(2) In United States v. Curbelo, No. 10-14665, the Court affirmed Curbelo’s conviction for a count of conspiracy to manufacture and possess marijuana with intent to distribute, and a second count of manufacturing and possessing marijuana with intent to distribute.  According to the opinion, it seems that Mr. Curbelo was employed as a carpenter for a Mr. Diaz, and that when the carpentry work was no longer lucrative enough, Mr. Curbelo decided to join in Mr.  Diaz’s grow-house operations.  Although the case is a fairly routine opinion affirming a conviction, it’s worth a read, if you have time.  Although I won’t discuss each of the five points analyze by the Court, I will note four of them for you here.
  • First, the case illustrates a rule often invoked in criminal (and civil, for that matter) appeals: if you don’t object or make a specific argument below, you’re generally going to be precluded from raising that argument on appeal.  In his brief, Curbelo argued that the DEA obtained GPS tracking data from vehicles driven by Mr. Diaz and another individual named Herman Torres in violation of the Fourth Amendment, as held in United States v. Jones, 132 S.Ct. 945, 948 (2013).  However, the Court refused to entertain such argument because defense counsel never moved to suppress the DEA’s GPS tracking evidence.
  • Second, the Court addressed another topic that often arises in criminal appeals: ineffective assistance of counsel.  Although Curbelo argued that his attorney was ineffective for failing to move to suppress the DEA GPS tracking evidence, the Court refused to consider the claim on the merits because the record was not sufficiently developed.
  • Third, the Court addressed Curbelo’s argument that the evidence was insufficient to support the sentencing enhancement for a conspiracy involving more than 1,000 marijuana plants.  The Court quickly disagreed.  In so doing, the Court noted that because the number of plants was determined by a jury, Alleyne v. United States,133 S.Ct. 2151 (2013), which was decided after the case was briefed and oral argument was held, required affirmance of the sentencing enhancement.
  • Finally, the Court rejected Curbelo’s Confrontation clause argument as to the Government’s use of English-translation transcripts of recorded conversations at trial.  In it’s analysis, the Court focused on Bullcoming v. New Mexico, 131 S.Ct. 2705 (2011) and Crawford v. Washington, 541 U.S. 36 (2004).

United States v. Davila: No. 12-167: Although Judge’s Statements Made During In Camera Plea Conference Violated Rule 11, Error Does Note Require Plea to Be Vacated

Things have been busy in these last couple of weeks leading up to the Fourth of July holiday, so I’ll keep this short.  Federal criminal defense and federal criminal appeals lawyers, especially those practicing in the Southern District of Florida or the Eleventh Circuit, will be interested to know that the US Supreme Court has reversed the Eleventh Circuit on an important issue: the consequences of a judge’s violation of Fed. R. Crim. P. 11 regarding guilty pleas.  In United States v. Davila, No. 12-167, the Court held that even though the Magistrate Judge who presided over an in camera plea conference made statements which violated Rule 11’s ban on judicial participation in plea discussions, Davila was not entitled to have his guilty plea vacated because he failed to show that he was prejudiced by the judge’s statements.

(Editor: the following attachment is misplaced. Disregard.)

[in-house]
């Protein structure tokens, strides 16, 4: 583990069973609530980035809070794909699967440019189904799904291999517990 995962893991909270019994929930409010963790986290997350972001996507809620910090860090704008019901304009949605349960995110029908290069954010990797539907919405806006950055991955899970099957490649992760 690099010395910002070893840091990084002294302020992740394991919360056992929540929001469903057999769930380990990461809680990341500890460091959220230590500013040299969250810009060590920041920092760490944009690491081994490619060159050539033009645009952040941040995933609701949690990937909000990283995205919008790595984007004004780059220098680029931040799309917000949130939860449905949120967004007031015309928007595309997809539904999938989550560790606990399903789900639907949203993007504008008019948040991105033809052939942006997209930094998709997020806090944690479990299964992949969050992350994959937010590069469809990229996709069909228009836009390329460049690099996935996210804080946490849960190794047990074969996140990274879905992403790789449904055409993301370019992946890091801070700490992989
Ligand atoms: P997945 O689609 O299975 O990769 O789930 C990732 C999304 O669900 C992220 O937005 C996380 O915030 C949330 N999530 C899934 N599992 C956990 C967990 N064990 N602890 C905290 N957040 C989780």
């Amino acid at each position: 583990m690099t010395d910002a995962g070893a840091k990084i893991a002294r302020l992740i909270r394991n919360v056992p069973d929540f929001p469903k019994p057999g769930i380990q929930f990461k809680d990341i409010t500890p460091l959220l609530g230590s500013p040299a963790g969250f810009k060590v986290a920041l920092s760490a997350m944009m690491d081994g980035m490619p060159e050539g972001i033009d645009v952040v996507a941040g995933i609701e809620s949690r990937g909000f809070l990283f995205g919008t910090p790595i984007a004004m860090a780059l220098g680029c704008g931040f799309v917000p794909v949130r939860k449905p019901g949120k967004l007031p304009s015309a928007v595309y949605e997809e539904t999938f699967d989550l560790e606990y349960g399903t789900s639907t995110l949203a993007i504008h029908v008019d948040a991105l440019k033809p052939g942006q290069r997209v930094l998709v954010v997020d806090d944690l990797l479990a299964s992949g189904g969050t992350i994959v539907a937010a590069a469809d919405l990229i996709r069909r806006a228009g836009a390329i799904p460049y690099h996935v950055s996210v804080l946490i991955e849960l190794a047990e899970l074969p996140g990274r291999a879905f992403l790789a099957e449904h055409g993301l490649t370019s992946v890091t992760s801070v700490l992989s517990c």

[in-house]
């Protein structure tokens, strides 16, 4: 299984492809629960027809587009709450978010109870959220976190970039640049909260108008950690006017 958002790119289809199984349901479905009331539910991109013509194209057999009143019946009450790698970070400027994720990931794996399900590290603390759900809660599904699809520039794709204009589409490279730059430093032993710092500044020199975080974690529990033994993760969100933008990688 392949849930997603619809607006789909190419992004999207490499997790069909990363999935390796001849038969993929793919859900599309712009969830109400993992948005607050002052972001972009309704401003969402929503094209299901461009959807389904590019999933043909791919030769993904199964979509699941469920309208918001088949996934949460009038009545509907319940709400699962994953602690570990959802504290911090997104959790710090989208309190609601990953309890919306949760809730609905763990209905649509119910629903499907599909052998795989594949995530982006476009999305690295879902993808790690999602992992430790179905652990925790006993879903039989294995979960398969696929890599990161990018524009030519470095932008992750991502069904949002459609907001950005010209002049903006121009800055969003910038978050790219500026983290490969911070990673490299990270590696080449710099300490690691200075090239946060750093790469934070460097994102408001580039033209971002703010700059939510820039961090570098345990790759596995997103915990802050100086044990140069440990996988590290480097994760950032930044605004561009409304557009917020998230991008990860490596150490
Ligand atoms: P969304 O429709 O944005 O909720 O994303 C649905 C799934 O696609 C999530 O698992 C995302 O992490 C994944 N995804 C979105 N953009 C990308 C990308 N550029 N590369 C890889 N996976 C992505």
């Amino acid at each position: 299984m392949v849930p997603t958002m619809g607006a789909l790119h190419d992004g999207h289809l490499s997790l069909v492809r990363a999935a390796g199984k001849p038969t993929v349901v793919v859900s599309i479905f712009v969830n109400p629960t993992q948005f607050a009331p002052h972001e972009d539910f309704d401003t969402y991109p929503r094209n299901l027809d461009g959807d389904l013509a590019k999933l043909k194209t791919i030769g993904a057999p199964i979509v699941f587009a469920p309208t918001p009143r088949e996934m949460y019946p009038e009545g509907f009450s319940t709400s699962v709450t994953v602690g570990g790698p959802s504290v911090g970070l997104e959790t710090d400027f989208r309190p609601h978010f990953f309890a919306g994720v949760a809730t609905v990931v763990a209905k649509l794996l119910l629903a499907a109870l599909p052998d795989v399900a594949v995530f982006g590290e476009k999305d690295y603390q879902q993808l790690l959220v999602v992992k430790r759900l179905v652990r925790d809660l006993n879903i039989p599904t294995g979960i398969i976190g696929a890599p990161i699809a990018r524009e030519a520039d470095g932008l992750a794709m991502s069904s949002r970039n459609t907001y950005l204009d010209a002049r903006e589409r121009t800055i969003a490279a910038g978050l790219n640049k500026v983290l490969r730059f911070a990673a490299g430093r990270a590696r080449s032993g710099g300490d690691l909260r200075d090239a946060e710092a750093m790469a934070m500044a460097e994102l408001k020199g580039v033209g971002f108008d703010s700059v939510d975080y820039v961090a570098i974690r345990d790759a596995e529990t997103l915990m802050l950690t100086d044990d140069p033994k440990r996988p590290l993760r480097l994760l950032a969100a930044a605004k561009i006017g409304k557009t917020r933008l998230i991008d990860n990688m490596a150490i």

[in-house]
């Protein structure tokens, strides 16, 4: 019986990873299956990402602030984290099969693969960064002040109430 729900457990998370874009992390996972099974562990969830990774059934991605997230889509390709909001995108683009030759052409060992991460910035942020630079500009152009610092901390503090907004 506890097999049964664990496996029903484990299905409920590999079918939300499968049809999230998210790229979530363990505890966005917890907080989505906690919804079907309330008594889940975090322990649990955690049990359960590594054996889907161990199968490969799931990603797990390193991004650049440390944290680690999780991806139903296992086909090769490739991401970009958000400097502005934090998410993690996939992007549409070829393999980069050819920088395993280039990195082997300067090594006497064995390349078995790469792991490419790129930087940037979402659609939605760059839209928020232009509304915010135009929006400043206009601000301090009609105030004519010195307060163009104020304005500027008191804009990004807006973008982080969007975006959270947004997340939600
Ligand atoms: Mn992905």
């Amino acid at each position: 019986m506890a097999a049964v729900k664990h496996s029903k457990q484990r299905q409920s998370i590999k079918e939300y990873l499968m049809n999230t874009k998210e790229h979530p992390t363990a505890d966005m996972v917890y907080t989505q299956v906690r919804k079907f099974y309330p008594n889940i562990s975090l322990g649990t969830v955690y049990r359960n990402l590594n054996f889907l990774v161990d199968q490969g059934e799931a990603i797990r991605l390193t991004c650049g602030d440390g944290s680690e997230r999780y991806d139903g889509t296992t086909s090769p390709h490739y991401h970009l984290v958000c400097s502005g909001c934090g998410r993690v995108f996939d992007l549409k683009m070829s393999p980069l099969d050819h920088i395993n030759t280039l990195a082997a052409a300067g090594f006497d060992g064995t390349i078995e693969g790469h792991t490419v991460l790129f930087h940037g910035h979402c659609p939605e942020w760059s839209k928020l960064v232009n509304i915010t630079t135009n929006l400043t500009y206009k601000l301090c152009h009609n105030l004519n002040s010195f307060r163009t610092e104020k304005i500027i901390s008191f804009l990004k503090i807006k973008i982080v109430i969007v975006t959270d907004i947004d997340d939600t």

Is it just me, or does anyone else notice the irony of this decision?  This is a rare case where the Eleventh Circuit actually sided with the criminal  defendant, and afforded him relief.  Yet, on certiorari review, the US Supreme Court took the position most often taken by the Eleventh Circuit–and denied the criminal defendant relief.

Eleventh Circuit Reverses Two Cases on Sentencing Issues: United States v. Washington, No. 11-14177, and United States v. Hamilton, No. 12-10899

If you handle Federal criminal defense cases or criminal appeals in the Eleventh Circuit, you’re well aware that the Government almost always wins in criminal appeals.  But today, I wanted to pass along two recent opinions where the Government lost on different sentencing issues.

In United States v. Washington, No. 11-14177, the Eleventh Circuit reversed a sentence because the Government failed to adduce any evidence that there were 250 or more victims as required by the section 2B1.1(b)(2)(C) enhancement of the Sentencing Guidelines.  Since the opinion is a mere 10 pages, you should take a moment to read it.  But if you don’t have time, here’s the Cliff’s Notes version: the best part of the slip opinion comes on page 9, where Judge Jordan, writing for the Court, declined the Government’s request to allow the Government the chance to prove, on remand, that there were 250 or more victims.  In so doing, Judge Jordan emphasized that despite the fact that the Government was aware that Washington specifically objected to the number of  victims charged, the Government made no effort whatsoever to prove up the number of victims.  See Washington, No. 11-14177, slip op., pg. 9.  Because the Government failed to meet its burden of proof on the contested sentencing issue, the Eleventh remanded the case to the District Court with directions for the District Court to resentence Washington to the 2-level enhancement based on his concession on appeal that the offense involved only 10 or more victims.

Next, in United States v. Hamilton, No. 12-10899, the Court reversed two District Court orders denying Hamilton’s Motions for Modification or Reduction of Sentence filed pursuant to 18 U.S.C. § 3582 (c)(2) because the District Court’s findings as to drug quantity were insufficient.  Although the opinion is a bit longer at 25 pages, it’s still a fairly quick read, as most of the opinion is devoted to a statement of the facts and procedural history.  The slip opinion’s analysis starts at page 16.  After quickly discussing the principles which govern section 3582(c)(2) motions and two of its prior decisions addressing drug quantity, the Court pointedly noted the flaws of the District Court’s previous orders, and explained the District Court’s task on remand.

Maybe it’s just me, but based on some of the opinions I’ve read over the last few months, it seems as though the Eleventh Circuit is becoming less of a rubber stamp for the Government.  Only time will tell, but I sure hope the trend continues.